I can see numerous other islands out to sea, including one with a lighthouse on it (Round Island) and make out the golden sands around the other islands. The sea is crystal clear and so calm it looks like you could swim out to some of the other islands.
I stopped for a while on the beach and had an early lunch. Continuing the walk after lunch I headed past a chambered cairn, an ancient burial chamber of which there are many on Scilly.
It is beautifully preserved and without the beer cans and crisp packets that can often be found at such places. The coast path now heads through bracken around low cliffs with views over the various other islands. This is one of the things I find so appealing, there is always another island off the coast to be seen too.
I soon come to a second, much larger chambered cairn which I look in. There is no one else there and it is a lovely peaceful spot.
The low cliffs are lined with pine trees in places and soon bring me around to Watermill Cove, which presumably once had a water mill, but doesn’t any more. This is another gorgeous sandy beach with pine trees on the low cliffs at the south side.
Once more, there is no one else here and I stop for a paddle and the rest of my lunch. Heading away from the beach the coast path gets a little higher although it is hardly steep, I don’t think I have been more than 30 metres above sea level all day!
Just past the beach is a little jetty with a single boat on it, but it doesn’t look like it’s used much. I go around the rocky low headland to reach another good beach, Pelistry Bay. It has a little rocky island just off it, Toll’s Island. This beach is a bit rocky at the shore line but once again the sea is so calm it is like a pond with mirror like reflections.
The coast ahead gets rather more rugged now and feels a little like moorland meets the sea, with low rocky outcrops and rocky beaches. The air is so clean here that the rocks are all covered in lichens that are so thick they make the rocks all hairy. The rocky path goes over breacken and heather around several rocky headlands to reach Porth Wreck. I can hazard a guess at how that got it’s name! There is sand here, but it is mostly rocks, so it doesn’t detain me for long.
Onwards I go around Porth Hellick Point to reach another large bay, Port Hellick. This beach seems to double as a small harbour, with a few boats moored up, probably because it is very sheltered, being a narrow little cove, which is almost a circle. The sand here is coarser than some and with the tide now out, there is mostly rocks at low tide, so it is not as nice as the beaches I saw earlier. Ahead is more lovely countryside, with heather and gorse lining the cliffs, which begin to gain a little height.
The path soon comes to the edge of the airport and I am amused to note there is a sign saying to stop when the red light shows or the buzzer sounds, as the path goes right along the end of the runway. It doesn’t sound as I pass, so I carry on along the path which soon descends to Tolman Point. Here there is another rock and sandy beach, although the sand is only at high tide, so not a good beach for bathing.
Rounding the corner from Tolman point I reach Old Town. As the name suggest, this was once the main town of the island, but when the Garrison walls were built, the town migrated west to the percieved safety and became Hugh Town and this became Old Town.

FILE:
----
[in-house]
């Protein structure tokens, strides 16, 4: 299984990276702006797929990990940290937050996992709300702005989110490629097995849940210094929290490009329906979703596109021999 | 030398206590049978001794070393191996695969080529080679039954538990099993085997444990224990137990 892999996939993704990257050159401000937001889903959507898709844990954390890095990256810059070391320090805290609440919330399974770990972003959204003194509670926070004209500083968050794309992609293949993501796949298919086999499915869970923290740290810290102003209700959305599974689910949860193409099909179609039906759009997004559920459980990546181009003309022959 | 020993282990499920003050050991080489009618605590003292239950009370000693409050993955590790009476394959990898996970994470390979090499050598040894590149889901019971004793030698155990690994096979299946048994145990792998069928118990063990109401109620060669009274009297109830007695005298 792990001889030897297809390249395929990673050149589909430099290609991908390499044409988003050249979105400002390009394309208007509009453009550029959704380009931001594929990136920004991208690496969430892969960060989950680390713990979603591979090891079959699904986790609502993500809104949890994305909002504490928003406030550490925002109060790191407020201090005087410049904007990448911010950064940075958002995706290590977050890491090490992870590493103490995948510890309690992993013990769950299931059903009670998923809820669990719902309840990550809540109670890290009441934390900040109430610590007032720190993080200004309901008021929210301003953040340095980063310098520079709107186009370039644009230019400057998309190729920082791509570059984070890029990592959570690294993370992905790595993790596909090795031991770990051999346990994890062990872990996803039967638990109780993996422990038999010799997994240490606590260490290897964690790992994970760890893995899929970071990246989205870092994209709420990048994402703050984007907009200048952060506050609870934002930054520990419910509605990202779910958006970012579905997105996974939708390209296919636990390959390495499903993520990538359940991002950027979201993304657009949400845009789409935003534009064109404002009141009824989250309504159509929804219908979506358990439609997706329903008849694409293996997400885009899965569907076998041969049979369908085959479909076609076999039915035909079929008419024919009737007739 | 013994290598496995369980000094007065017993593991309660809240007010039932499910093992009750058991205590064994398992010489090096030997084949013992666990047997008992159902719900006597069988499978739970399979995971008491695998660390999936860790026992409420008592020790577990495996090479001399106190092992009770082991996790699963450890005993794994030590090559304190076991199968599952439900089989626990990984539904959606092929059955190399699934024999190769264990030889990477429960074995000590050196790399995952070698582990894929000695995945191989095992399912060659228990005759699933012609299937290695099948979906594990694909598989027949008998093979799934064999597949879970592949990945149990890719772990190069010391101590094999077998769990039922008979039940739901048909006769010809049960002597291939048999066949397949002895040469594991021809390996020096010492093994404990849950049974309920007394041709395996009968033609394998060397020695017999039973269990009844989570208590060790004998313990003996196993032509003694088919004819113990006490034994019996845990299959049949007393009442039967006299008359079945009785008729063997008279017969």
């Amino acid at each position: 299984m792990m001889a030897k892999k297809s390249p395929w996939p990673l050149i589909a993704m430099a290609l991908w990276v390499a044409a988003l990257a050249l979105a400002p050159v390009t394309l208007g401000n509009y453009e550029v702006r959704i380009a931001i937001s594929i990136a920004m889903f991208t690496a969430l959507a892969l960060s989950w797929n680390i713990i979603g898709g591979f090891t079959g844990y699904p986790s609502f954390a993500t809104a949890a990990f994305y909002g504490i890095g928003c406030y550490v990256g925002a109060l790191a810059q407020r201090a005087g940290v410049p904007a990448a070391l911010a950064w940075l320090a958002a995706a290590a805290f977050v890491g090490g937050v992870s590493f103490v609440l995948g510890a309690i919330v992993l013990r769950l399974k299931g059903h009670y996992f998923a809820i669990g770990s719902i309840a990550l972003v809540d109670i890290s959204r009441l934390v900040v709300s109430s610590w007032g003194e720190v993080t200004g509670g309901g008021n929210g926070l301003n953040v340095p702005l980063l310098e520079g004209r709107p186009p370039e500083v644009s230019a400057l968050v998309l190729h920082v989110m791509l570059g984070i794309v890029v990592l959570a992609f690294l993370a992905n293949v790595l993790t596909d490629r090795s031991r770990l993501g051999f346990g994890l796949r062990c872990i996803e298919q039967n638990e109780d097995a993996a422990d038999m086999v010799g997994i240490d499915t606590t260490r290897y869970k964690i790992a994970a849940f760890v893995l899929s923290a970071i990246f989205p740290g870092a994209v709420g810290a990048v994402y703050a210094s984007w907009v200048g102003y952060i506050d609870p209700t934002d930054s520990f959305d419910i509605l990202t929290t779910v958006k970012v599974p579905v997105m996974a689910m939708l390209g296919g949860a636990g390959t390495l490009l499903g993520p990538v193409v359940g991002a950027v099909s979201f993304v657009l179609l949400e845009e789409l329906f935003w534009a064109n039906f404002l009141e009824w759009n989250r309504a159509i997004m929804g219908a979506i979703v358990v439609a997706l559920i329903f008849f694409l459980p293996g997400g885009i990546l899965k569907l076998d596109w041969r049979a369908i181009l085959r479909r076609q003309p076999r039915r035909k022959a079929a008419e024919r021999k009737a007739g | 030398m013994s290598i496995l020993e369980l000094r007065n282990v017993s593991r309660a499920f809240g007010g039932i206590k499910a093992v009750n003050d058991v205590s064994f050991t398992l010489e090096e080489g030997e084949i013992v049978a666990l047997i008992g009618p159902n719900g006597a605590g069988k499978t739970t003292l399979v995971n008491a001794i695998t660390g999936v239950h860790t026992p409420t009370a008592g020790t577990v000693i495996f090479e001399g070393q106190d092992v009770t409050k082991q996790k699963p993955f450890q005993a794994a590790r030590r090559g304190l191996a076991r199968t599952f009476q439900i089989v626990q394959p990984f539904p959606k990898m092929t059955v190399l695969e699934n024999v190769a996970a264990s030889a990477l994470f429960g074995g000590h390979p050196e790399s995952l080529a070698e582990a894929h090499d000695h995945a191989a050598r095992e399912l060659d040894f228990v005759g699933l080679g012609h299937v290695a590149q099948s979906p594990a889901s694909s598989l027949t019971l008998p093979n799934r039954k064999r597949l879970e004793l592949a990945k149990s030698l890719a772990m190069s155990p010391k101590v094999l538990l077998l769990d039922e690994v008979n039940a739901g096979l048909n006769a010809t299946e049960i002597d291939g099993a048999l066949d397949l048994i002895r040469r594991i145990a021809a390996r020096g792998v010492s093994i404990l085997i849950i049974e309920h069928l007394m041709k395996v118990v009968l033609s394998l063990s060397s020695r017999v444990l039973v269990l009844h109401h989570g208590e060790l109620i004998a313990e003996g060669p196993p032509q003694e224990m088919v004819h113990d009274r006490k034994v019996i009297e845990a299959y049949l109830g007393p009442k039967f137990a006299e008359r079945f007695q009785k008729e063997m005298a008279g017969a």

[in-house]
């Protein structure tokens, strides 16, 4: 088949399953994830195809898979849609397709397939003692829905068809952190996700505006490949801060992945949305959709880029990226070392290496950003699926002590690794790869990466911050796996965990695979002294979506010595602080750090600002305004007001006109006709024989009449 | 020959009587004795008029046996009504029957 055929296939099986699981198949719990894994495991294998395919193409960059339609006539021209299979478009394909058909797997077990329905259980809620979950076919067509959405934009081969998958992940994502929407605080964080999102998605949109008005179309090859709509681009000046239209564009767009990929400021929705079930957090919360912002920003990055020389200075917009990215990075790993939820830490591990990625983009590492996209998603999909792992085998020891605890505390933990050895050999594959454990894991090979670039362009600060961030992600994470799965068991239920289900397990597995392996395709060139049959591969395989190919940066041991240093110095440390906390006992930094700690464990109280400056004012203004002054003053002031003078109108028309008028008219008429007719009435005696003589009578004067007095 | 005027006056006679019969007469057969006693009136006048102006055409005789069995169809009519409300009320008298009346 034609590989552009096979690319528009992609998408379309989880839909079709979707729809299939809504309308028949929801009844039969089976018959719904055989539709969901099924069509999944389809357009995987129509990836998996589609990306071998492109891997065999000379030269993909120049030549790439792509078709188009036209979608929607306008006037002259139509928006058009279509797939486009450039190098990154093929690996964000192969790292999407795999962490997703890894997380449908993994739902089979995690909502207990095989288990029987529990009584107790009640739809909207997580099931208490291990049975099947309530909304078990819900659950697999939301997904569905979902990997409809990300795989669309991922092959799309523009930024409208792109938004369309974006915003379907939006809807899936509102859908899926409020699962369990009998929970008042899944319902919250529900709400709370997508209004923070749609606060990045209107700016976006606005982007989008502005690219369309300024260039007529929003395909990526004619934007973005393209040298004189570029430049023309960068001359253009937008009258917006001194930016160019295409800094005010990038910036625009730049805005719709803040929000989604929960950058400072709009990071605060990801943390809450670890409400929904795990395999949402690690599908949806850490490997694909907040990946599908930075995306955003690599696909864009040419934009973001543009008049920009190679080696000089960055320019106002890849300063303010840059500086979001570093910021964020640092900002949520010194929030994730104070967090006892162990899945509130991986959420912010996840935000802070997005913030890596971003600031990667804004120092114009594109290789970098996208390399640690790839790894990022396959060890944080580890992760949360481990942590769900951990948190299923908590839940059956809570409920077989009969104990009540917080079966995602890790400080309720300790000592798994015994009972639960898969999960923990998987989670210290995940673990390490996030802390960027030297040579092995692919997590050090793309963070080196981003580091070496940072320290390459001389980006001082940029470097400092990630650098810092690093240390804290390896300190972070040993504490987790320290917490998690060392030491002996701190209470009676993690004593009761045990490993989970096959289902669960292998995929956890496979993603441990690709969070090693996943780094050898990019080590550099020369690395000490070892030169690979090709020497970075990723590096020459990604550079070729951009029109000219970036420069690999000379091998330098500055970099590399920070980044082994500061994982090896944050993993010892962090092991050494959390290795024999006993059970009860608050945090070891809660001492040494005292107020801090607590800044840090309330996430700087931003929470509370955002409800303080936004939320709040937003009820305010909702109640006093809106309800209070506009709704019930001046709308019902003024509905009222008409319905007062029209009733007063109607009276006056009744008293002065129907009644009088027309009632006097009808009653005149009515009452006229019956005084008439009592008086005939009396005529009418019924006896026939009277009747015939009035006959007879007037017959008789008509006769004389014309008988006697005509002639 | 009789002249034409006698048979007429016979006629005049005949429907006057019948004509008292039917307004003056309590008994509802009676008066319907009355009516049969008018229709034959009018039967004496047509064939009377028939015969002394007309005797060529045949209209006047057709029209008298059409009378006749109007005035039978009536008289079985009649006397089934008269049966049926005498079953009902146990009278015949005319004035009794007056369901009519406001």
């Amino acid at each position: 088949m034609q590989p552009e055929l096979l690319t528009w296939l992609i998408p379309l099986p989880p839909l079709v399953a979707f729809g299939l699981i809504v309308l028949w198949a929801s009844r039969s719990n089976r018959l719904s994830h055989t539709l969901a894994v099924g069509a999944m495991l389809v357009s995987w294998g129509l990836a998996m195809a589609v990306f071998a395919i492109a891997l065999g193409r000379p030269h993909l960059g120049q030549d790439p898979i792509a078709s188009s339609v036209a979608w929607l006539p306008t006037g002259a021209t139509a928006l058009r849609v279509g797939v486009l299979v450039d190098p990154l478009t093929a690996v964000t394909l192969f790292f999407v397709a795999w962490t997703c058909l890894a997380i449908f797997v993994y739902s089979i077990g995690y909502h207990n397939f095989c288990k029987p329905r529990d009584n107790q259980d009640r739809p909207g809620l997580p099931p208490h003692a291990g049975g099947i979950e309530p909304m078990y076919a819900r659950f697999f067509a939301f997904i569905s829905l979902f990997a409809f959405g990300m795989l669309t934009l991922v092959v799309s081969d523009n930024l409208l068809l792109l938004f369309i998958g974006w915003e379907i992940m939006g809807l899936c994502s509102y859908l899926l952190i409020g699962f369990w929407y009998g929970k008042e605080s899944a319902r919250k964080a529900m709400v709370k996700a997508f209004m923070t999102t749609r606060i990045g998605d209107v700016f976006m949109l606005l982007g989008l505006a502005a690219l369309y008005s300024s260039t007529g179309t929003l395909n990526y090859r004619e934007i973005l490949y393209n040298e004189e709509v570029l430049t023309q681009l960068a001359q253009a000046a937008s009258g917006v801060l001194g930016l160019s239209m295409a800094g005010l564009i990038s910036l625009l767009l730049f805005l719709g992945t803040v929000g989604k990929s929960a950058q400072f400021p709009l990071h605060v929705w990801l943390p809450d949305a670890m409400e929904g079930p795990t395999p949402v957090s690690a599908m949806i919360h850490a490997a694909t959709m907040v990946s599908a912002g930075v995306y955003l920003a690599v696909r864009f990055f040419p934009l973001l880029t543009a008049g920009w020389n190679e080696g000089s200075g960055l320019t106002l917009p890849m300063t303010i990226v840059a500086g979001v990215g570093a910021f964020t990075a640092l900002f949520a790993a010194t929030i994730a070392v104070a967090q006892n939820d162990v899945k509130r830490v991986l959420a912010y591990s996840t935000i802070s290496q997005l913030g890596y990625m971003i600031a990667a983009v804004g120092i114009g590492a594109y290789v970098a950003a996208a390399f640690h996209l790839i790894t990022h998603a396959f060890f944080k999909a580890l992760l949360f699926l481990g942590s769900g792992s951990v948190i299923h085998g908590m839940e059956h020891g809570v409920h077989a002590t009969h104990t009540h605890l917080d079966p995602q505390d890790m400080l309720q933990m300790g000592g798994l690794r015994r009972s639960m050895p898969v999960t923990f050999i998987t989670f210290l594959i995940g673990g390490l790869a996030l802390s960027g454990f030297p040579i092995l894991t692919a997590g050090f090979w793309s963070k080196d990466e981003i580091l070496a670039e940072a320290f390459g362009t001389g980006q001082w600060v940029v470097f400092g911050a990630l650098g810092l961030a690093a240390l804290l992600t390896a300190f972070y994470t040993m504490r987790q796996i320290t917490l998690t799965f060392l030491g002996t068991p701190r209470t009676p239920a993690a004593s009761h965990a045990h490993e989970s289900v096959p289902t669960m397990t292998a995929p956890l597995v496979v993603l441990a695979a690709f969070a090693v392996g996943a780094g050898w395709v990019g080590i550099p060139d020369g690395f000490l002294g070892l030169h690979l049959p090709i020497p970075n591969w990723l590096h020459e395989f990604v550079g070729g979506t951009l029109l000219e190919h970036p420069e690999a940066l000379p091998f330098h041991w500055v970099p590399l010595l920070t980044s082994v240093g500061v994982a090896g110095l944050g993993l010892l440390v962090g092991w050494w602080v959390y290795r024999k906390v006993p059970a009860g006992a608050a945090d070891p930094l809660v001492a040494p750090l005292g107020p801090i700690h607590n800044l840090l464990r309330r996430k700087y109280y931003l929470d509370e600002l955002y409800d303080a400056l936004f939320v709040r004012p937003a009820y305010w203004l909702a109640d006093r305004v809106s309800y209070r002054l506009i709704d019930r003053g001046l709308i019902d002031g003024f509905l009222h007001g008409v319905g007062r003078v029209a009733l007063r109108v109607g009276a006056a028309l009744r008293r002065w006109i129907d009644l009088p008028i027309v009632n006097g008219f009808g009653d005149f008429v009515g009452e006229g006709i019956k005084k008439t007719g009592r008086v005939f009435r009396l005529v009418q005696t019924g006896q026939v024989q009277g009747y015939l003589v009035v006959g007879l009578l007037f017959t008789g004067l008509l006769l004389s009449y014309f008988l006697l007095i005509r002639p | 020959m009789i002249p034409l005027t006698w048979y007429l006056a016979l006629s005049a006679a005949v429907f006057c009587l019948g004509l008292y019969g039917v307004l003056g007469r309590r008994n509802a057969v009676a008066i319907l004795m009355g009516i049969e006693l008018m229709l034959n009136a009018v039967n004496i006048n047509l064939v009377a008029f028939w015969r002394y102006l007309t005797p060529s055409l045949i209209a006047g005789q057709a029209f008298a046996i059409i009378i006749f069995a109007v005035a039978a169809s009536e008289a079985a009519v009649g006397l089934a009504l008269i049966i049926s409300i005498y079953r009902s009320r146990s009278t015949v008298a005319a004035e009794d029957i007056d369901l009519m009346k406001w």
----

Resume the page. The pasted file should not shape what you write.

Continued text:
There is a cafe and a pub behind the beach here, and some pleasant stone houses. There is another good beach here, with the road, protected by a low concrete wall behind it.
Soon the road turns off to the right up hill and I can take up the coast path again to reach a beautiful old church and by it, a seat made of the remains of an upturned boat. I stopped for a rest and a drink in the church yard and look out over the lovely peaceful bay, with the only sound that of the birds.
From the church the path becomes more rugged and remote, gaining the most height and with numerous rocky outcrops. At the end of the large headland, Peninnis Head (be careful how you say that!) is an odd little lighthouse on stilts, unlike anything I have seen before.
There are also some quite incredible rock formations here and they are huge too.
Rounding the corner, I can see Hugh Town ahead.
The path continues right along the coast until I reach some allotments ahead. Here the path in front of them has been lost to erosion, so I have to take the diversion, which is not very well signed, but some locals have written on the rather unclear signs to show the correct route. Once back on the correct path I descend down to the flower backed beach at Porthcressa. This is the largest and most popular beach on the island, perhaps not surprsing since it is right in the town centre.
As I had made a fairly early start I am back at Hugh Town and decide to leave the last part of the island, around the Garrison, to the evening and head back into town.
Later that day I am back at Porth Cressa Beach and take the road south although I end up having to head quite a way inland to get to the right road, which heads past some flats and then out past a very grand house on the right. Quite a bit of height has been gained and soon I reach the Woolpack Battery, one of a number around the Garrison. All the guns are still in place and it looks just as if it was still in use. It is nice these forts are simply left open to the public.
I pass several other forts built into the walls and soon I am back at the campsite where I started the day. I head down to the rocks in the evening and watch the sea splashing over the rocks.
It has been a wonderfully relaxing day, and I am impressed at how much varied scenery is packed into this small island. Despite being only 3 miles or so wide, there is nearly 10 miles of coast to explore and the nice thing is that the furthest point is all within a 45 minute walk of Hugh Town, so you are also never very far from civilization. It is a lovely little island and I’m so glad I made the effort to come over to these islands.